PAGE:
I have never thought that a command of numbers is an essential for a good candidate….Alec Douglas Home did a reasonable job even though admitting to using matchsticks to assist his calculations…


  2. Heide says:

    Your post is both harrowing in its description of the IRA years, and beautiful in its hopeful call to “just keep being human” and to carry on. Although the terrorist’s acts are beyond comprehension, today I am once again finding solace in the words of Mahatma Gandhi: “When I despair, I remember that all through history the way of truth and love have always won. There have been tyrants and murderers, and for a time, they can seem invincible, but in the end, they always fall. Think of it — always.”

    Liked by 2 people

  3. Liz ferguson says:

    Thank you .

    Liked by 2 people

  4. Thel says:

    I looked up the word “human.” According to the Oxford dictionary, as an adjective…

    1.1 Of or characteristic of people as opposed to God or animals or machines, especially in being susceptible to weaknesses.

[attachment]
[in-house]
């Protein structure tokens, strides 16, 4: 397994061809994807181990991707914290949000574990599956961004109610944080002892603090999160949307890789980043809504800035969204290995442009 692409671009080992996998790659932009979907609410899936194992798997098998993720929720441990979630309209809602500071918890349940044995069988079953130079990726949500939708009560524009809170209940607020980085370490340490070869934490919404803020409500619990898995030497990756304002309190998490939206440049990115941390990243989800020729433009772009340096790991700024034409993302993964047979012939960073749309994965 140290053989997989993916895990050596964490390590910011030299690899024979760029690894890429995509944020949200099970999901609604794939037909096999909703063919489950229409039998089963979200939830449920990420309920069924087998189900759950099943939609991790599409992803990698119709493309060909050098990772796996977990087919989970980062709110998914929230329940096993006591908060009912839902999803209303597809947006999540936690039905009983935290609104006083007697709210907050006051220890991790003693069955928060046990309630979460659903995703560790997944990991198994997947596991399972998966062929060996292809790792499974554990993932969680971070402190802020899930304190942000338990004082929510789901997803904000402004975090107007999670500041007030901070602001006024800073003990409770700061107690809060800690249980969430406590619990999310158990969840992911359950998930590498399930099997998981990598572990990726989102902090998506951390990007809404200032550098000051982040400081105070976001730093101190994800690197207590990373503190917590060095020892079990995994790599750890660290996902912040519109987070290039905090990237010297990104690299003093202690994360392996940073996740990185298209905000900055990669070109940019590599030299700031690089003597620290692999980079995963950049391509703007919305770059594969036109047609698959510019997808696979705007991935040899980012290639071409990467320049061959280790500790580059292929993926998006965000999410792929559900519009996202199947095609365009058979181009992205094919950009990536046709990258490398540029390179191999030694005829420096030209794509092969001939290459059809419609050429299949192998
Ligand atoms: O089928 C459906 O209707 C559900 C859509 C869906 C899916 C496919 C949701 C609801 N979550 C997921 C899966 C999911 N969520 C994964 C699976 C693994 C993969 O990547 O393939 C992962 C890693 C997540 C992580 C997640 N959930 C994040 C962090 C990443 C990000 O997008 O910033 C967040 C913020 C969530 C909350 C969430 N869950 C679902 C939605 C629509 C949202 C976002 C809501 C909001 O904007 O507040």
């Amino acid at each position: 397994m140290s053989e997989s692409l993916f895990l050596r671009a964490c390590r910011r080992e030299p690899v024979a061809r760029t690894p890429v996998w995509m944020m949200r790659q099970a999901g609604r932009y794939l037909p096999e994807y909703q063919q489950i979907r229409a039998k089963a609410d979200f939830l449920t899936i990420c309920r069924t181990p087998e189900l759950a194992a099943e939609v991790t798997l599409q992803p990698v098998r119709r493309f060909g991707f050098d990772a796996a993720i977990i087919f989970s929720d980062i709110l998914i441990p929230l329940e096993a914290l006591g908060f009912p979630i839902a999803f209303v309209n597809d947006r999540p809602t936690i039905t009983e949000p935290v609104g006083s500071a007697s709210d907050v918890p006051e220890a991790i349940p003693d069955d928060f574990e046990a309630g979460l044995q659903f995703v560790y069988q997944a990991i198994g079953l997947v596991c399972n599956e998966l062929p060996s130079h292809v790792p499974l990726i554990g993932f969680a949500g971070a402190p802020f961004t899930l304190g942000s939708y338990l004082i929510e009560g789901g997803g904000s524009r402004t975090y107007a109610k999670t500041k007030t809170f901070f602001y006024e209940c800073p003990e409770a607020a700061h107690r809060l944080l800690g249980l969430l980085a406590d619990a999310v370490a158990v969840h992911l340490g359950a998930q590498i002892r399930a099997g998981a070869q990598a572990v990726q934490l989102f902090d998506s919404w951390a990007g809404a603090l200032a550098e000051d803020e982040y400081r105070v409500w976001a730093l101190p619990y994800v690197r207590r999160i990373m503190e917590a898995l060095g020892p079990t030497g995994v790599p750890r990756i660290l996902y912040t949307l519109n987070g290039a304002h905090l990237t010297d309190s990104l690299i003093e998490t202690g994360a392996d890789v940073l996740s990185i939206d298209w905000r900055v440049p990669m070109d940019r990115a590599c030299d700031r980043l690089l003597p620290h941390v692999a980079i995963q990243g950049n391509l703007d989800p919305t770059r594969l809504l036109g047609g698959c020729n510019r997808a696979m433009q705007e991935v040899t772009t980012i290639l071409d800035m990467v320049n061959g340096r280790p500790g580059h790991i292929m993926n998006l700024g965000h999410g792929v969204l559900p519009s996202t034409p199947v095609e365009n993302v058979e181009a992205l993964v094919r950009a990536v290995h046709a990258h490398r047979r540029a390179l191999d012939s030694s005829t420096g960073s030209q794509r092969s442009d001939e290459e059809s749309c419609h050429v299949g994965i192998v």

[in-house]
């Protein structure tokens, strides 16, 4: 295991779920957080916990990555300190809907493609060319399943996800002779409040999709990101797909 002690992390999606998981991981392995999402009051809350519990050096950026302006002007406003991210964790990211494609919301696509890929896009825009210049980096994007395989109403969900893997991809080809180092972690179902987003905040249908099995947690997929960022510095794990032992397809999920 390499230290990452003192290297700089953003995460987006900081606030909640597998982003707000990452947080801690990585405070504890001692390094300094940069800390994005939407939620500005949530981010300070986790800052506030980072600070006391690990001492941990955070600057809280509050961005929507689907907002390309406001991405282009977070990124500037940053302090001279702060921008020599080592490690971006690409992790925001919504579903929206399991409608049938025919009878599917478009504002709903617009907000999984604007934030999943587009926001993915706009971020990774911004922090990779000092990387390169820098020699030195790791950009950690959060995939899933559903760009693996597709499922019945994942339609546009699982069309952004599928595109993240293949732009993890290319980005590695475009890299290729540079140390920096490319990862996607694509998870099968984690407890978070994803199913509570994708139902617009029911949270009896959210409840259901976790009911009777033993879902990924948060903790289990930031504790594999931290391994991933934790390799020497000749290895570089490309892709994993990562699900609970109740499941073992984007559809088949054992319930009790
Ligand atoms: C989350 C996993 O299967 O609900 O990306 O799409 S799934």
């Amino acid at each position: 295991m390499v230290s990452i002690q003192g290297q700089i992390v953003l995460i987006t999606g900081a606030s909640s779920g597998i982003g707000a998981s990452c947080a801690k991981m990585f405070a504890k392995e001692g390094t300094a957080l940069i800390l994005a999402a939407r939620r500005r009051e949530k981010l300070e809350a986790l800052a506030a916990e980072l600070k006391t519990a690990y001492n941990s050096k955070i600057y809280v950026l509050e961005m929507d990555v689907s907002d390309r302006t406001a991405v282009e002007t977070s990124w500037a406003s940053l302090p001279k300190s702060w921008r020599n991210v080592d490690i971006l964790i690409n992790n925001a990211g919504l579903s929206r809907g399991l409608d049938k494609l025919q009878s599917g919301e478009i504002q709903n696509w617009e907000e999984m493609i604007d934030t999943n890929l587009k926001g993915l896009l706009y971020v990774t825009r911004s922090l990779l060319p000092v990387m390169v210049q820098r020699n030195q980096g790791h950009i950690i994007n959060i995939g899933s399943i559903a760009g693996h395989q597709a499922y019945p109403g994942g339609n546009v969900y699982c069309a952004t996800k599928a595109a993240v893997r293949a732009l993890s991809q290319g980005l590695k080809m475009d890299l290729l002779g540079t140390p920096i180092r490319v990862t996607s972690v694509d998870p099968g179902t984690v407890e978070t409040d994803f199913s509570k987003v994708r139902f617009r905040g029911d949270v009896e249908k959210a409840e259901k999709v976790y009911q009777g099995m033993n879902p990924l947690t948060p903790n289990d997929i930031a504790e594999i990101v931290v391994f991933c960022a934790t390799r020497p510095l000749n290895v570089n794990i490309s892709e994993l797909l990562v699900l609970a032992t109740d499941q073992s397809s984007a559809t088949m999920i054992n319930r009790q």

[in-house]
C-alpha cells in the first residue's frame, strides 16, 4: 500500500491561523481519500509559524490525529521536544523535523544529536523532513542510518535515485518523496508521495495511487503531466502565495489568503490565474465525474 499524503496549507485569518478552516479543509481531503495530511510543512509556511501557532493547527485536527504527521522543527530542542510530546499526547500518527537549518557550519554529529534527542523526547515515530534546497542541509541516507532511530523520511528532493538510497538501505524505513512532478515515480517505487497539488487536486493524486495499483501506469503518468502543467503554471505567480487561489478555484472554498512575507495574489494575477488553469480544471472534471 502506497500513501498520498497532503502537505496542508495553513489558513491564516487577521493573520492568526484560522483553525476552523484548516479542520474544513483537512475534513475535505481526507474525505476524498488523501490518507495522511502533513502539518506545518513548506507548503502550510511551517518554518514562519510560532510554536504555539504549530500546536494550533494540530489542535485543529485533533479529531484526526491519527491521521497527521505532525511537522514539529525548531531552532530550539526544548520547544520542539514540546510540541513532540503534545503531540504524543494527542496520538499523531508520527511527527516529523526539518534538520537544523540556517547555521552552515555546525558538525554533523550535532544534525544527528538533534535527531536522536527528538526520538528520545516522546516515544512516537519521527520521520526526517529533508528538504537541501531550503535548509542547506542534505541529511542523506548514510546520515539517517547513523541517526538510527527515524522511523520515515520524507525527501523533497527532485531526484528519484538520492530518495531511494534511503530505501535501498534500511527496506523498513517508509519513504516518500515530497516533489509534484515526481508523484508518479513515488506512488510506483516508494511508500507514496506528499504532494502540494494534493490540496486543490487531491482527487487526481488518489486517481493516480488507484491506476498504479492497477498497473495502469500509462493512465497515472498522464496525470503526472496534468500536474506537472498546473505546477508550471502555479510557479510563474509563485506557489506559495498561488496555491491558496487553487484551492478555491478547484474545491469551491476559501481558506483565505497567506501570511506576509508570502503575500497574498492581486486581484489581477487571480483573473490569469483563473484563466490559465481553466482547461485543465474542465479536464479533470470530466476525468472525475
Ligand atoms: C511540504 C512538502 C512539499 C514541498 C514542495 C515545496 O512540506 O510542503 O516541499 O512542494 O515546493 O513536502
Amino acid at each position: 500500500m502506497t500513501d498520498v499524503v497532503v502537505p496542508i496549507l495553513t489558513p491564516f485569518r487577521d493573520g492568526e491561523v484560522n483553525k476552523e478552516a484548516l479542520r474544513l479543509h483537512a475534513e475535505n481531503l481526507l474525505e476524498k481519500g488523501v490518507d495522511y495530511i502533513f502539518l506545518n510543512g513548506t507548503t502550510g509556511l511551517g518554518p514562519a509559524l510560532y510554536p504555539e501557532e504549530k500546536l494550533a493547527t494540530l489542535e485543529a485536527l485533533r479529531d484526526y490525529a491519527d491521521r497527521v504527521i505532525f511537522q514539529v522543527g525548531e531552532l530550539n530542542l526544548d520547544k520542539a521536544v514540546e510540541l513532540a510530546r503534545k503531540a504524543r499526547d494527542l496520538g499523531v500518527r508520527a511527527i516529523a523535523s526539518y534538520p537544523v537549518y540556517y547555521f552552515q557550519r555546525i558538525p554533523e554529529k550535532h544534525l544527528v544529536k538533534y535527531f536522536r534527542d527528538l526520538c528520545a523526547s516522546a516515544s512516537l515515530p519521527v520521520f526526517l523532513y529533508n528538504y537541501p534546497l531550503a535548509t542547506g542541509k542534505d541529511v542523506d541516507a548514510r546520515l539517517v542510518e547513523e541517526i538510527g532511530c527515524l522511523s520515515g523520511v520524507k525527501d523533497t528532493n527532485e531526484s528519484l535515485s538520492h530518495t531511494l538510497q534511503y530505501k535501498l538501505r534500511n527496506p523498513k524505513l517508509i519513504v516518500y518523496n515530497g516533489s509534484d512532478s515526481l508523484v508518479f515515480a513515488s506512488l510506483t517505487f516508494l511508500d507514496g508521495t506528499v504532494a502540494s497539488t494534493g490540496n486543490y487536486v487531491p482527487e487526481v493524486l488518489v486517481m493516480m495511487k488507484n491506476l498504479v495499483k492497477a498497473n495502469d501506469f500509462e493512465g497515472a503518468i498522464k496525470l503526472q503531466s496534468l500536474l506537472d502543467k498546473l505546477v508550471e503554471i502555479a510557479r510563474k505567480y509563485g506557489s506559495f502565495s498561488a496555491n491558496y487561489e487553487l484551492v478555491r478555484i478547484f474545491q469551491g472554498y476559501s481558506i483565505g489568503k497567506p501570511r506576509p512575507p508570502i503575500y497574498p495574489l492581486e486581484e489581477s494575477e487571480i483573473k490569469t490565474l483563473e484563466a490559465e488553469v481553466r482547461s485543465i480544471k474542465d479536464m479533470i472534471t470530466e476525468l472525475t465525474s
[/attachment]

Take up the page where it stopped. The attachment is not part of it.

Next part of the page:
Mary, thank you for sharing your insight.

    Liked by 2 people

  5. Judy Barnes says:

    Thank you Mary for putting some shape to this. xx

    Liked by 1 person

  6. Selfishly, yesterday when I heard the news and now as I read I look around and thank God I am here. The threat of terror was one many reasons I was happy to leave the city.
    But I don’t rest, nor take it for granted. I channel my energy into the Universe and living by my benign beliefs. Because I know people who carry out evil acts are both human and of spirit. And while there continues to be, and agonisingly always has been, wars of violence and bombs, there are many another wars unseen but not unfelt of darkness, light and energies. Never ever give up on hope, or love or light. Focus on what is good and bright. Because humans and spirit have both benign and evil manifestations in many guises. Evil, dark energy seeks out light in order to consume and obliterate it. It is best not to name, speak of or anyway feed the evil for that is what they seek. Sounds like a fantasy story. But true.

    Liked by 2 people